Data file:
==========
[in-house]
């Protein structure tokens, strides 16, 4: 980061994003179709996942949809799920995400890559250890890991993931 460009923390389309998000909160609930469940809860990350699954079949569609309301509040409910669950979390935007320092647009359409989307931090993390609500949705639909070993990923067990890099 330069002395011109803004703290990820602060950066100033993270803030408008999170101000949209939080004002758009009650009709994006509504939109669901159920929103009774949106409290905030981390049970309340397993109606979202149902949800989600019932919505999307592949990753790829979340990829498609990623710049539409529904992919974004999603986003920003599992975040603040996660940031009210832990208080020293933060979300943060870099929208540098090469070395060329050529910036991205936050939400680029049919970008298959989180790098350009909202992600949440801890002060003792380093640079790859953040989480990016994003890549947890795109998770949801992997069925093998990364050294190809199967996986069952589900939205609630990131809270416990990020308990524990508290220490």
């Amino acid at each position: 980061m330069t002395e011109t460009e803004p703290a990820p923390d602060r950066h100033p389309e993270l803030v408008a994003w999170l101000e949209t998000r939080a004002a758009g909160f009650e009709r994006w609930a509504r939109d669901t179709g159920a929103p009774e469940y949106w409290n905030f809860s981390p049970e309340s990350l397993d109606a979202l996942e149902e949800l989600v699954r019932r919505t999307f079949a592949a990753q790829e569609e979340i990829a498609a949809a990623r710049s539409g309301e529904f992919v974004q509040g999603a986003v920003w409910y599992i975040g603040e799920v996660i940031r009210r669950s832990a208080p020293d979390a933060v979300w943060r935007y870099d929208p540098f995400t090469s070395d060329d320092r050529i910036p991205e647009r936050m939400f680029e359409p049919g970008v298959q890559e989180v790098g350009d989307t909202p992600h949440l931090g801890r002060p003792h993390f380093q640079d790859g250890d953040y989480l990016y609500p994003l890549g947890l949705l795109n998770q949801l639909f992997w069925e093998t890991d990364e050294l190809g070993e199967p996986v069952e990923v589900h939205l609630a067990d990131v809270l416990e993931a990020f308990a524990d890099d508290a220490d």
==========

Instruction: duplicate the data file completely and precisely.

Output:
[in-house]
């Protein structure tokens, strides 16, 4: 980061994003179709996942949809799920995400890559250890890991993931 460009923390389309998000909160609930469940809860990350699954079949569609309301509040409910669950979390935007320092647009359409989307931090993390609500949705639909070993990923067990890099 330069002395011109803004703290990820602060950066100033993270803030408008999170101000949209939080004002758009009650009709994006509504939109669901159920929103009774949106409290905030981390049970309340397993109606979202149902949800989600019932919505999307592949990753790829979340990829498609990623710049539409529904992919974004999603986003920003599992975040603040996660940031009210832990208080020293933060979300943060870099929208540098090469070395060329050529910036991205936050939400680029049919970008298959989180790098350009909202992600949440801890002060003792380093640079790859953040989480990016994003890549947890795109998770949801992997069925093998990364050294190809199967996986069952589900939205609630990131809270416990990020308990524990508290220490």
């Amino acid at each position: 980061m330069t002395e011109t460009e803004p703290a990820p923390d602060r950066h100033p389309e993270l803030v408008a994003w999170l101000e949209t998000r939080a004002a758009g909160f009650e009709r994006w609930a509504r939109d669901t179709g159920a929103p009774e469940y949106w409290n905030f809860s981390p049970e309340s990350l397993d109606a979202l996942e149902e949800l989600v699954r019932r919505t999307f079949a592949a990753q790829e569609e979340i990829a498609a949809a990623r710049s539409g309301e529904f992919v974004q509040g999603a986003v920003w409910y599992i975040g603040e799920v996660i940031r009210r669950s832990a208080p020293d979390a933060v979300w943060r935007y870099d929208p540098f995400t090469s070395d060329d320092r050529i910036p991205e647009r936050m939400f680029e359409p049919g970008v298959q890559e989180v790098g350009d989307t909202p992600h949440l931090g801890r002060p003792h993390f380093q640079d790859g250890d953040y989480l990016y609500p994003l890549g947890l949705l795109n998770q949801l639909f992997w069925e093998t890991d990364e050294l190809g070993e199967p996986v069952e990923v589900h939205l609630a067990d990131v809270l416990e993931a990020f308990a524990d890099d508290a220490d």